The first ever Resident Wellness Consensus Summit (RWCS) was held this year as a pre-day to Essentials of EM on May 15, 2017 in Las Vegas. This was an amazing opportunity for residents across North America to come together and discuss the important topic of resident wellness. We even had some participants from Fiji! Many of the attendees participated in pre-work for the RWCS through their involvement in the Wellness Think Tank, which is our virtual community of practice that involves residents from across the U.S. and Canada. In addition to pre-work for the RWCS, the members participated in online discussions on wellness and worked closely with our Wellness Strategists.
“We do make a difference, but not just in the setting of resuscitating critically ill or injured people, but in putting people on the pathway to health. We often get cheated out of the ending of the movie. We don’t see the romantic side of what we’ve helped facilitate. We certainly don’t get credit for it.” – Dr. Richard Cantor
There are lots of reasons why Emergency Medicine (EM) has one of the highest burnout rates compared to other medical specialties.1,2 We have long and erratic hours, difficult patients, and an increasing number of bureaucratic tasks such as clicking boxes in an electronic medical records system or ensuring high patient-satisfaction survey responses.2 These stresses are not unique to EM, but our high-volume and high-acuity patient loads do amplify those stresses compared to other fields.
Wellness and Resiliency During Residency: Professional Identity Formation (featuring a podcast with Dr. Michael Weinstock)
“So I had medicine in my blood. But just because you have medicine in your blood doesn’t mean that it’s always smooth sailing.” —Michael Weinstock, MD
What is “professional identity formation”?
As Abraham Fuks and colleagues once said, “One does not simply learn to be a physician, one becomes a physician.”1 Professional Identity Formation (PIF) is the slow transformative process by which an idealistic pre-medical college student becomes a battle-hardened emergency physician attending. PIF occurs slowly over years of exposure to the culture of medicine. From Day 1 of medical school, we watch how doctors in the world around us think, teach, feel, and act and slowly absorb those lessons over time, often without even being consciously aware of it happening. These lessons can be inspiring or toxic.
This week the Wellness Think Tank is launching a resident wellness survey for Emergency Medicine residency training programs across the United States. We want 100% of EM residents to complete this important survey and we need your help! Check out 5 reasons why you should take our survey TODAY, if you are a U.S EM resident!
When I got back home from taking [my board exams], having all these [negative] feelings swirling through my head, I remember driving up and seeing my wife and baby sitting on the porch and suddenly being like, “Isn’t this what life is all about? Is it really about studying for an exam? Is it really about pushing yourself to get triple-boarded or do this or that within medicine? I mean, isn’t THIS what it’s about? Having a wife and a child, a family to call your own, aren’t these the things that are most important that we should value?” After that point, after seeing them on the porch and over the next couple weeks, things really started to change for me.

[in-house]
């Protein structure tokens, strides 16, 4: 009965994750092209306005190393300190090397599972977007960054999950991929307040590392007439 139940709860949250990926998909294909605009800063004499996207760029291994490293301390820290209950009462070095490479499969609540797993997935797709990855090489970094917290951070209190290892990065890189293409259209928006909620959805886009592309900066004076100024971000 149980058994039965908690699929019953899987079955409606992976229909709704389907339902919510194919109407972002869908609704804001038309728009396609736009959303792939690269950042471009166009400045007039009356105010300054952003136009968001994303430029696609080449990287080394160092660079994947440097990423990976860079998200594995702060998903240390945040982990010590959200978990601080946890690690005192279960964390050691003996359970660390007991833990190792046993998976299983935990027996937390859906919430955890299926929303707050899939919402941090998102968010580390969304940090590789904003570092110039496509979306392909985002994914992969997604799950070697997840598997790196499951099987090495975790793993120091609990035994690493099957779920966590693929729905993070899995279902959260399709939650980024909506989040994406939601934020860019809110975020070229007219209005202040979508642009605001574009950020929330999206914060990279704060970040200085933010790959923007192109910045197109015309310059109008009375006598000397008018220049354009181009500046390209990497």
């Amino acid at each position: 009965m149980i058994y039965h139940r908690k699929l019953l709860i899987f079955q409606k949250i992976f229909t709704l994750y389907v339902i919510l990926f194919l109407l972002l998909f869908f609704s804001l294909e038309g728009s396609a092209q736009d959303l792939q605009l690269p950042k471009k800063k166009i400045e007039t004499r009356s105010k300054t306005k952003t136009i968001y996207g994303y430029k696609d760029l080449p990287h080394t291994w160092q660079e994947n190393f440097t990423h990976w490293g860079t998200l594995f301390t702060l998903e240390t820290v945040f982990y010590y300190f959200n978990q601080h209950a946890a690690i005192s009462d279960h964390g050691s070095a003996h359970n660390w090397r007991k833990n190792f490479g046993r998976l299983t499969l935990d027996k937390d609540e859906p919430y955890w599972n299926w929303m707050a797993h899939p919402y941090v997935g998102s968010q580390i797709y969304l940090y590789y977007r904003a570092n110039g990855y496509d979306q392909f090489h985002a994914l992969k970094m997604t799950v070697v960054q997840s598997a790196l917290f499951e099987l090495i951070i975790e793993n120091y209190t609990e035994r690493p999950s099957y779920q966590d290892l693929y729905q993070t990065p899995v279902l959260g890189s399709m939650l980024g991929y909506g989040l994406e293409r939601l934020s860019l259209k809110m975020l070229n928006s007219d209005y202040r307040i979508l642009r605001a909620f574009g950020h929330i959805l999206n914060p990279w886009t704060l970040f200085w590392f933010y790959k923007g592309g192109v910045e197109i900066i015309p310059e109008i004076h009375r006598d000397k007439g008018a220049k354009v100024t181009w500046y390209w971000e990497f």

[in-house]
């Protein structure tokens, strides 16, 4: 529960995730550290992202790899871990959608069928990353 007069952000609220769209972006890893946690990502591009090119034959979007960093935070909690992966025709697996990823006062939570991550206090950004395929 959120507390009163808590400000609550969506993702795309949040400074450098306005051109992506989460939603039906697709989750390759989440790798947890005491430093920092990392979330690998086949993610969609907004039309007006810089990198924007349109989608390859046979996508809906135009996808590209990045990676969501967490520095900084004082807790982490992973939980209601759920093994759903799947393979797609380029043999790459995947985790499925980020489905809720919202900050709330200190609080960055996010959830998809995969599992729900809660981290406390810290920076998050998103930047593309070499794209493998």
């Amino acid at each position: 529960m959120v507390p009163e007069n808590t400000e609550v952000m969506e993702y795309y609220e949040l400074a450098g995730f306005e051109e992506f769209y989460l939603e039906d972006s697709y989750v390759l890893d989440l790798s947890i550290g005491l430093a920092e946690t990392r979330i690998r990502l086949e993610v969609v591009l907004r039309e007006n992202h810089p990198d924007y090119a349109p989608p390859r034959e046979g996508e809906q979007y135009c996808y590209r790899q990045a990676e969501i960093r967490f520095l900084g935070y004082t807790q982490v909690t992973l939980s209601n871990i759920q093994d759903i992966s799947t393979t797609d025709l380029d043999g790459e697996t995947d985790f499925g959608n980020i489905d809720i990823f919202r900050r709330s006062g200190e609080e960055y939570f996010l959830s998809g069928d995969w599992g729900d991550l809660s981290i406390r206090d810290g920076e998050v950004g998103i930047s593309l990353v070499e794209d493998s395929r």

— Haney Mallemat, MD
“One of the residents that I was working with was yelled at once by somebody else because he had cried while giving a family bad news. I think everyone knows when you’re giving them bad news; it’s not like a big secret. You maintaining a great deal of composure doesn’t change that fact. I think that we’re allowed to be human. If we force ourselves not to be human or have any degree of human emotion, that’s obviously not putting us on the path to wellness and certainly if we force other people not to be human that’s not putting either them or us on the path to wellness.”
—Ilene A. Claudius, MD
Breaking bad news to patients and families is a fact of life for an emergency physician. More than 300,000 patients die in emergency departments each year from either traumatic or nontraumatic cardiopulmonary arrest, and an even greater number are diagnosed with a new life-threatening or life-altering illness, such as cancer, stroke, or traumatic brain injury.1 We stand at the front lines for these patients and families when they are first confronted with death or their own mortality. It is up to us at these moments, not their specialists or family physicians, to comfort and support them in a time of need. While intensely fulfilling at times, this type of demanding emotional support can also be incredibly draining in an environment that never sleeps and never stops moving.
|“Dear colleagues. The unbearable has happened…last Friday we discovered that one of our residents was tragically taken from us… It appears that the resident took their own life in response to acute grief…”
– Dr. Christopher Doty (Program Director, University of Kentucky EM Residency Program)
Calling ALL Emergency Medicine (EM) physicians – residents and attendings alike! It shouldn’t take Dr. Doty’s story or the loss by the resident’s family, friends, and colleagues suffered in order for us to recognize the importance of wellness. Our specialty is known to be high risk and it is surprising that we are so late to the game to try and change that. Well, together we can. We are a strong group of people. We see, hear, touch, and smell things that would make the average person nauseous. We are problem solvers and leaders.